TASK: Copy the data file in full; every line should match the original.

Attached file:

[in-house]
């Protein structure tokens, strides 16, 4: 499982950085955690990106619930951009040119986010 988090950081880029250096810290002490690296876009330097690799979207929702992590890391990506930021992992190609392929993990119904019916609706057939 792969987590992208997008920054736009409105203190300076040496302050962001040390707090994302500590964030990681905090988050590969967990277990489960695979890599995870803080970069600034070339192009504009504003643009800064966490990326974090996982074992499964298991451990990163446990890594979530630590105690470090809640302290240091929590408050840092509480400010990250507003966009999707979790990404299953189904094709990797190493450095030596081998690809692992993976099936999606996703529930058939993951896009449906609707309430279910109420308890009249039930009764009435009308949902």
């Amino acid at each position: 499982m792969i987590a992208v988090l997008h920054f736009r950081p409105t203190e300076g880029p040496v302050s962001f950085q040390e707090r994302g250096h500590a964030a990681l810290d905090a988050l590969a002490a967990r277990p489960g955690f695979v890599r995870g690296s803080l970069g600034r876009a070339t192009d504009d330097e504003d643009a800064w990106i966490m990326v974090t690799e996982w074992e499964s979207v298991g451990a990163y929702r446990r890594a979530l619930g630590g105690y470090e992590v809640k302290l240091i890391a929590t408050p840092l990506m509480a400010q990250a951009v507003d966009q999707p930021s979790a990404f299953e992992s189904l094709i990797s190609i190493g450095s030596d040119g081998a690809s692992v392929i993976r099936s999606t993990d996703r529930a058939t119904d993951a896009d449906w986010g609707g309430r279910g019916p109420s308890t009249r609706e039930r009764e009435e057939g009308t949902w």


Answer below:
[in-house]
């Protein structure tokens, strides 16, 4: 499982950085955690990106619930951009040119986010 988090950081880029250096810290002490690296876009330097690799979207929702992590890391990506930021992992190609392929993990119904019916609706057939 792969987590992208997008920054736009409105203190300076040496302050962001040390707090994302500590964030990681905090988050590969967990277990489960695979890599995870803080970069600034070339192009504009504003643009800064966490990326974090996982074992499964298991451990990163446990890594979530630590105690470090809640302290240091929590408050840092509480400010990250507003966009999707979790990404299953189904094709990797190493450095030596081998690809692992993976099936999606996703529930058939993951896009449906609707309430279910109420308890009249039930009764009435009308949902």
């Amino acid at each position: 499982m792969i987590a992208v988090l997008h920054f736009r950081p409105t203190e300076g880029p040496v302050s962001f950085q040390e707090r994302g250096h500590a964030a990681l810290d905090a988050l590969a002490a967990r277990p489960g955690f695979v890599r995870g690296s803080l970069g600034r876009a070339t192009d504009d330097e504003d643009a800064w990106i966490m990326v974090t690799e996982w074992e499964s979207v298991g451990a990163y929702r446990r890594a979530l619930g630590g105690y470090e992590v809640k302290l240091i890391a929590t408050p840092l990506m509480a400010q990250a951009v507003d966009q999707p930021s979790a990404f299953e992992s189904l094709i990797s190609i190493g450095s030596d040119g081998a690809s692992v392929i993976r099936s999606t993990d996703r529930a058939t119904d993951a896009d449906w986010g609707g309430r279910g019916p109420s308890t009249r609706e039930r009764e009435e057939g009308t949902w």